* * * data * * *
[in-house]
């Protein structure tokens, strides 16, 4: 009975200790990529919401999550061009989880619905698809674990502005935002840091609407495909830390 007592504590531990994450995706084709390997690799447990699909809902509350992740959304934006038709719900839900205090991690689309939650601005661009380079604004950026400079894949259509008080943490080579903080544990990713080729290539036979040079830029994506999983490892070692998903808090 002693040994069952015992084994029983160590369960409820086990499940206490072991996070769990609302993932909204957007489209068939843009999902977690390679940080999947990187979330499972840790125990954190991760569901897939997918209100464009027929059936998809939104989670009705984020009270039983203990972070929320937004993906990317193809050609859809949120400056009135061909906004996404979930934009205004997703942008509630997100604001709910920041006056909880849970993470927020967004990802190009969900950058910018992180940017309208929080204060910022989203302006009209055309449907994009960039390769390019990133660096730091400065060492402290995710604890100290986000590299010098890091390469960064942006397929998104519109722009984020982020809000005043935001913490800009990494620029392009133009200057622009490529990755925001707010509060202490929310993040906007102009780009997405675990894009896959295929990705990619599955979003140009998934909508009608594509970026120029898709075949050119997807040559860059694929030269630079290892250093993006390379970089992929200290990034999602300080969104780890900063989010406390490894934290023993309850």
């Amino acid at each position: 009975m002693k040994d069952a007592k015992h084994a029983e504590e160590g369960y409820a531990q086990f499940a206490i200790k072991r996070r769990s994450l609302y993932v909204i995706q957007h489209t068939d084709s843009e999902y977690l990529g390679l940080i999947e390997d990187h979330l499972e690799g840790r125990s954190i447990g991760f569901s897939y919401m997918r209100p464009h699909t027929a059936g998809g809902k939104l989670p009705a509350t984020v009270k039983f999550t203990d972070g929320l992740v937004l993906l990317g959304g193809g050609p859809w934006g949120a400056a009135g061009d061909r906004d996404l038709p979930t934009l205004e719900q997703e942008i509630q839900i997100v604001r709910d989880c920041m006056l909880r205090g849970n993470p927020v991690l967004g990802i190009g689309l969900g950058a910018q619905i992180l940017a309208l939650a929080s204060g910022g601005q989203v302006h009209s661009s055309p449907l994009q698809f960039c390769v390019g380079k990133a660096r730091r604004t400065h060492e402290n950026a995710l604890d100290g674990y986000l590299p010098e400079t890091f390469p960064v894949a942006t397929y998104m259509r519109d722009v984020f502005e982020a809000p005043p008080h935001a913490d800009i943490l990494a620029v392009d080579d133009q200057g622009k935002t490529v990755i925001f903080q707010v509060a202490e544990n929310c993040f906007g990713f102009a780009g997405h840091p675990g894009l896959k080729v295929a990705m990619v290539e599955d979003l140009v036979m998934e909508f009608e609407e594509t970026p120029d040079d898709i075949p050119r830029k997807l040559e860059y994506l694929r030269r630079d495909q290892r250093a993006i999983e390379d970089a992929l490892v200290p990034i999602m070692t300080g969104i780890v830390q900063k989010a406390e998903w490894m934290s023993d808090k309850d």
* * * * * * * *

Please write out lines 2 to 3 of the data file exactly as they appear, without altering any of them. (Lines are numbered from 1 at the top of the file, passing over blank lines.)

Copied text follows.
């Protein structure tokens, strides 16, 4: 009975200790990529919401999550061009989880619905698809674990502005935002840091609407495909830390 007592504590531990994450995706084709390997690799447990699909809902509350992740959304934006038709719900839900205090991690689309939650601005661009380079604004950026400079894949259509008080943490080579903080544990990713080729290539036979040079830029994506999983490892070692998903808090 002693040994069952015992084994029983160590369960409820086990499940206490072991996070769990609302993932909204957007489209068939843009999902977690390679940080999947990187979330499972840790125990954190991760569901897939997918209100464009027929059936998809939104989670009705984020009270039983203990972070929320937004993906990317193809050609859809949120400056009135061909906004996404979930934009205004997703942008509630997100604001709910920041006056909880849970993470927020967004990802190009969900950058910018992180940017309208929080204060910022989203302006009209055309449907994009960039390769390019990133660096730091400065060492402290995710604890100290986000590299010098890091390469960064942006397929998104519109722009984020982020809000005043935001913490800009990494620029392009133009200057622009490529990755925001707010509060202490929310993040906007102009780009997405675990894009896959295929990705990619599955979003140009998934909508009608594509970026120029898709075949050119997807040559860059694929030269630079290892250093993006390379970089992929200290990034999602300080969104780890900063989010406390490894934290023993309850």
């Amino acid at each position: 009975m002693k040994d069952a007592k015992h084994a029983e504590e160590g369960y409820a531990q086990f499940a206490i200790k072991r996070r769990s994450l609302y993932v909204i995706q957007h489209t068939d084709s843009e999902y977690l990529g390679l940080i999947e390997d990187h979330l499972e690799g840790r125990s954190i447990g991760f569901s897939y919401m997918r209100p464009h699909t027929a059936g998809g809902k939104l989670p009705a509350t984020v009270k039983f999550t203990d972070g929320l992740v937004l993906l990317g959304g193809g050609p859809w934006g949120a400056a009135g061009d061909r906004d996404l038709p979930t934009l205004e719900q997703e942008i509630q839900i997100v604001r709910d989880c920041m006056l909880r205090g849970n993470p927020v991690l967004g990802i190009g689309l969900g950058a910018q619905i992180l940017a309208l939650a929080s204060g910022g601005q989203v302006h009209s661009s055309p449907l994009q698809f960039c390769v390019g380079k990133a660096r730091r604004t400065h060492e402290n950026a995710l604890d100290g674990y986000l590299p010098e400079t890091f390469p960064v894949a942006t397929y998104m259509r519109d722009v984020f502005e982020a809000p005043p008080h935001a913490d800009i943490l990494a620029v392009d080579d133009q200057g622009k935002t490529v990755i925001f903080q707010v509060a202490e544990n929310c993040f906007g990713f102009a780009g997405h840091p675990g894009l896959k080729v295929a990705m990619v290539e599955d979003l140009v036979m998934e909508f009608e609407e594509t970026p120029d040079d898709i075949p050119r830029k997807l040559e860059y994506l694929r030269r630079d495909q290892r250093a993006i999983e390379d970089a992929l490892v200290p990034i999602m070692t300080g969104i780890v830390q900063k989010a406390e998903w490894m934290s023993d808090k309850d």